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As for Lenchantin, an Argentine-American who had played with supergroup Perfect Circle and L.A. psychedelic rockers Entrance, Head Carrier was her debut Pixies recording.

“Well, she’s a very good musician,” Francis says. “We’re all kind of aware of that. She doesn’t necessarily try to fit into the Pixies bass-playing role and singing role. She kind of raises the bar a little bit for the band members, musically.”

After the 1988 release of Surfer Rosa, the band worked with British producer Gil Norton (of Foo Fighters fame) for 1989’s Doolittle. For Head Carrier, the band took a leap of faith and switched to another English producer, Tom Dalgety, who has worked with popular duo Royal Blood.

“Continuing on with the same producer would have been staying in a comfort zone,” Francis says. "You try to make a calculated decision once in a while. ‘So, what’s my best move now?’ Hopefully, you make that decision before you hit a brick wall.”

Outside of the U.S., the album proved in some ways that Francis’ instinct with Dalgety and Lenchantin was right on target. The album appeared on Top 40 album charts in 14 countries, number 78 in the U.S.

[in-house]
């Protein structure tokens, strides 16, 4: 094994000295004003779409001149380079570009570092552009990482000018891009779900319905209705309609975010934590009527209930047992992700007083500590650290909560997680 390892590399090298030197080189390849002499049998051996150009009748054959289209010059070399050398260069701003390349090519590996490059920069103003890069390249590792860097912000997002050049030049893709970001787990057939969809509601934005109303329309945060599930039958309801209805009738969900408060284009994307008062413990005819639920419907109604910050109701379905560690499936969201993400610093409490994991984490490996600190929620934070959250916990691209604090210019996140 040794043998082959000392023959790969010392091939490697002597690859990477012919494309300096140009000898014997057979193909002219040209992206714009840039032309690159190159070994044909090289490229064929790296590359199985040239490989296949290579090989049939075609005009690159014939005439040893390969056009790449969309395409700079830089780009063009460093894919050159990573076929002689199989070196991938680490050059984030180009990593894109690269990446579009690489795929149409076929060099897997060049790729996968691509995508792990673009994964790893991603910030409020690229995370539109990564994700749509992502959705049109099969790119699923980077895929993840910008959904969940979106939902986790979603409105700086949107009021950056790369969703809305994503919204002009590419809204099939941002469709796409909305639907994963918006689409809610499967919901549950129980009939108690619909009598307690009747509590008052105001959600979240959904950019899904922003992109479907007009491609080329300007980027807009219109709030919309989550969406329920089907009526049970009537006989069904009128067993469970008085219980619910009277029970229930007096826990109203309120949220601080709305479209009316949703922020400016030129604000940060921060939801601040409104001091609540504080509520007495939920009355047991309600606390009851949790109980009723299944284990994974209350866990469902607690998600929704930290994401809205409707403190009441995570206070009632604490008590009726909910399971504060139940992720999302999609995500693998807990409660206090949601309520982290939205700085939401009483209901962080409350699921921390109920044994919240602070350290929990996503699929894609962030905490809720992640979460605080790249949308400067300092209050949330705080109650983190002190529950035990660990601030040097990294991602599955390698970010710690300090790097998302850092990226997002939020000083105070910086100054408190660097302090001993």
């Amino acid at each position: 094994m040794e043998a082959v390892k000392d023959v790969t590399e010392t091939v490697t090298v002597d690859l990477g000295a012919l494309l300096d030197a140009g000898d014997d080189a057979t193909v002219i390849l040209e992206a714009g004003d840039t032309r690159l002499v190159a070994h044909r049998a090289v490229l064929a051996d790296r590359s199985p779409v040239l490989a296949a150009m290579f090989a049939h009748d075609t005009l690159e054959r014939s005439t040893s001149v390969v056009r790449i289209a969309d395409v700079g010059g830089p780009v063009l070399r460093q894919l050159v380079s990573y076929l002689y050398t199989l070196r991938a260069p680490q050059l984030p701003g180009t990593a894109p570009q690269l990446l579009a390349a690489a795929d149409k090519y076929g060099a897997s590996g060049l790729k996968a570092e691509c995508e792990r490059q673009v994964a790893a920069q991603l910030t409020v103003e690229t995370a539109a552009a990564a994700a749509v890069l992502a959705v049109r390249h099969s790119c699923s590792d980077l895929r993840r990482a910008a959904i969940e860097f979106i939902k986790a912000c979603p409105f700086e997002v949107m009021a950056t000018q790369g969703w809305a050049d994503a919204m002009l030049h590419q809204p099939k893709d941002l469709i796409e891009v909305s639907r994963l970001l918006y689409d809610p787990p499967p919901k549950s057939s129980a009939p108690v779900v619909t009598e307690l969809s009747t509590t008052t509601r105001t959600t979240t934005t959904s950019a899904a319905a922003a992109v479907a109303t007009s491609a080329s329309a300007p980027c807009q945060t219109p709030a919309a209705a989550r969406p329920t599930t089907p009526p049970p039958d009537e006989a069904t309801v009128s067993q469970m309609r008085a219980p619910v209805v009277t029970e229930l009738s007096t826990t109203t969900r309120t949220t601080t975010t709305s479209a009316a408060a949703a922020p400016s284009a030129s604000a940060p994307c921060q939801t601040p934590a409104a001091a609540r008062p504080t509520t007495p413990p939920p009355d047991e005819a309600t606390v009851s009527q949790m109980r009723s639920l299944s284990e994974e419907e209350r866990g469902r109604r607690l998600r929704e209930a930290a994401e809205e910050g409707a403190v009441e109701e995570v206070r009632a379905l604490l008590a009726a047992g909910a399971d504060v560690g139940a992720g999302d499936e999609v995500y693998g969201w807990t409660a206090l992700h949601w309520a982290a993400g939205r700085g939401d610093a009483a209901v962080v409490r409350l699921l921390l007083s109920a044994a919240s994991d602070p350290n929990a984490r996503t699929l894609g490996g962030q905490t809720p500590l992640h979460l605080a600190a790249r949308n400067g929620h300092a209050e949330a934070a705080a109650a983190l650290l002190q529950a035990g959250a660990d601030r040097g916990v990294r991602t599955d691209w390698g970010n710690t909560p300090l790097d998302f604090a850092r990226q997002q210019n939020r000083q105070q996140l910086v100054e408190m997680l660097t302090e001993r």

During the band's current tour, they have been playing a mix of albums. While it would be easy for Francis to want only to play new songs and not play “Wave of Mutilation” for the 8,000th time, he still wants to play for the audiences who know the classic Pixie nuggets.

“You’re playing for a paying audience, so that’s sort of a good thing," he says. "It’s a good dynamic. Whether it’s a new song or an old song, you want to deliver on some level so that they’re pleased. They’re the patron.”

Along with getting older and maintaining the band’s relevancy, Francis has put out a dozen-and-a-half solo and side-project albums.

“People are always trying to find out if their lives are balanced or not,” he says. “What do I know? If you are fortunate enough to have a family to take care of, and for them to take care of you, frankly, I mean, yeah, that will bring a certain amount of down-to-earth reality to one’s life.

“I am grateful for it, but I can’t say that it changes my goals as a musician. I still got my gig tonight, you know what I mean.”

The Pixies are scheduled to perform at the Lost Lake Festival at 8:30 p.m. on Friday, October 20.
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Mark C. Horn
Contact: Mark C. Horn